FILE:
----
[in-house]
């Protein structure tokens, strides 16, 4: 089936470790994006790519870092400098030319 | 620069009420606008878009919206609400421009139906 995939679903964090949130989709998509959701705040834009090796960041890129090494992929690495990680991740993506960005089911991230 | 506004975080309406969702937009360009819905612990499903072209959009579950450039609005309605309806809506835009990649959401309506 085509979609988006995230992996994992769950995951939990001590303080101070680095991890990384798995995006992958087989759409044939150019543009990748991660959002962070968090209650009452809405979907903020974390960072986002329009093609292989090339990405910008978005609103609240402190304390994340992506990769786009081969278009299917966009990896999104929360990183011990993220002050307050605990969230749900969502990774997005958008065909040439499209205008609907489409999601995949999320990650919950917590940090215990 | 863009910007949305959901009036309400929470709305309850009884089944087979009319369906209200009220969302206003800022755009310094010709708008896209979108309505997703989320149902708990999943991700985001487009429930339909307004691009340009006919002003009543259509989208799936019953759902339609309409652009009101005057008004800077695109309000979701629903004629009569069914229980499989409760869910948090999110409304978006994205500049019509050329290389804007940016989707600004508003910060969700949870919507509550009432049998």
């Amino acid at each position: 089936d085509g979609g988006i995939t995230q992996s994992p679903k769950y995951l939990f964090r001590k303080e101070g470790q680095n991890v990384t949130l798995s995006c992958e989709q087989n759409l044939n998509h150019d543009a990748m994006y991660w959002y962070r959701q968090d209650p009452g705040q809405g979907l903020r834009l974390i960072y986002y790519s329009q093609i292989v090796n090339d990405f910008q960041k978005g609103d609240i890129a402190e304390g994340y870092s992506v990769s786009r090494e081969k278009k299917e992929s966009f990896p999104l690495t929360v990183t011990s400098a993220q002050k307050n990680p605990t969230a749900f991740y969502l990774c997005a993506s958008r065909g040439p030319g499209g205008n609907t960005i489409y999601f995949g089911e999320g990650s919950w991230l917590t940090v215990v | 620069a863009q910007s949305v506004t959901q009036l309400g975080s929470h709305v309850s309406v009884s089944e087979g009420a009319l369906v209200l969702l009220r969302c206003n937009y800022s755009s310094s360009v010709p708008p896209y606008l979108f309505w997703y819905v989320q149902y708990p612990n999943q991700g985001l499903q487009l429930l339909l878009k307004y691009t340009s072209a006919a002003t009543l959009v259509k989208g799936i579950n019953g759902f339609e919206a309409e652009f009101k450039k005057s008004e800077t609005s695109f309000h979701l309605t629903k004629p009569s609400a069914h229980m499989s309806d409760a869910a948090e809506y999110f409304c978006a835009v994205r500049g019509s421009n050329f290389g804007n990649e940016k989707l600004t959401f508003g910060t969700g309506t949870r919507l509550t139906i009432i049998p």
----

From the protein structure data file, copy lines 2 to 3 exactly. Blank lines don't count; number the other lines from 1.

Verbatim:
């Protein structure tokens, strides 16, 4: 089936470790994006790519870092400098030319 | 620069009420606008878009919206609400421009139906 995939679903964090949130989709998509959701705040834009090796960041890129090494992929690495990680991740993506960005089911991230 | 506004975080309406969702937009360009819905612990499903072209959009579950450039609005309605309806809506835009990649959401309506 085509979609988006995230992996994992769950995951939990001590303080101070680095991890990384798995995006992958087989759409044939150019543009990748991660959002962070968090209650009452809405979907903020974390960072986002329009093609292989090339990405910008978005609103609240402190304390994340992506990769786009081969278009299917966009990896999104929360990183011990993220002050307050605990969230749900969502990774997005958008065909040439499209205008609907489409999601995949999320990650919950917590940090215990 | 863009910007949305959901009036309400929470709305309850009884089944087979009319369906209200009220969302206003800022755009310094010709708008896209979108309505997703989320149902708990999943991700985001487009429930339909307004691009340009006919002003009543259509989208799936019953759902339609309409652009009101005057008004800077695109309000979701629903004629009569069914229980499989409760869910948090999110409304978006994205500049019509050329290389804007940016989707600004508003910060969700949870919507509550009432049998």
């Amino acid at each position: 089936d085509g979609g988006i995939t995230q992996s994992p679903k769950y995951l939990f964090r001590k303080e101070g470790q680095n991890v990384t949130l798995s995006c992958e989709q087989n759409l044939n998509h150019d543009a990748m994006y991660w959002y962070r959701q968090d209650p009452g705040q809405g979907l903020r834009l974390i960072y986002y790519s329009q093609i292989v090796n090339d990405f910008q960041k978005g609103d609240i890129a402190e304390g994340y870092s992506v990769s786009r090494e081969k278009k299917e992929s966009f990896p999104l690495t929360v990183t011990s400098a993220q002050k307050n990680p605990t969230a749900f991740y969502l990774c997005a993506s958008r065909g040439p030319g499209g205008n609907t960005i489409y999601f995949g089911e999320g990650s919950w991230l917590t940090v215990v | 620069a863009q910007s949305v506004t959901q009036l309400g975080s929470h709305v309850s309406v009884s089944e087979g009420a009319l369906v209200l969702l009220r969302c206003n937009y800022s755009s310094s360009v010709p708008p896209y606008l979108f309505w997703y819905v989320q149902y708990p612990n999943q991700g985001l499903q487009l429930l339909l878009k307004y691009t340009s072209a006919a002003t009543l959009v259509k989208g799936i579950n019953g759902f339609e919206a309409e652009f009101k450039k005057s008004e800077t609005s695109f309000h979701l309605t629903k004629p009569s609400a069914h229980m499989s309806d409760a869910a948090e809506y999110f409304c978006a835009v994205r500049g019509s421009n050329f290389g804007n990649e940016k989707l600004t959401f508003g910060t969700g309506t949870r919507l509550t139906i009432i049998p």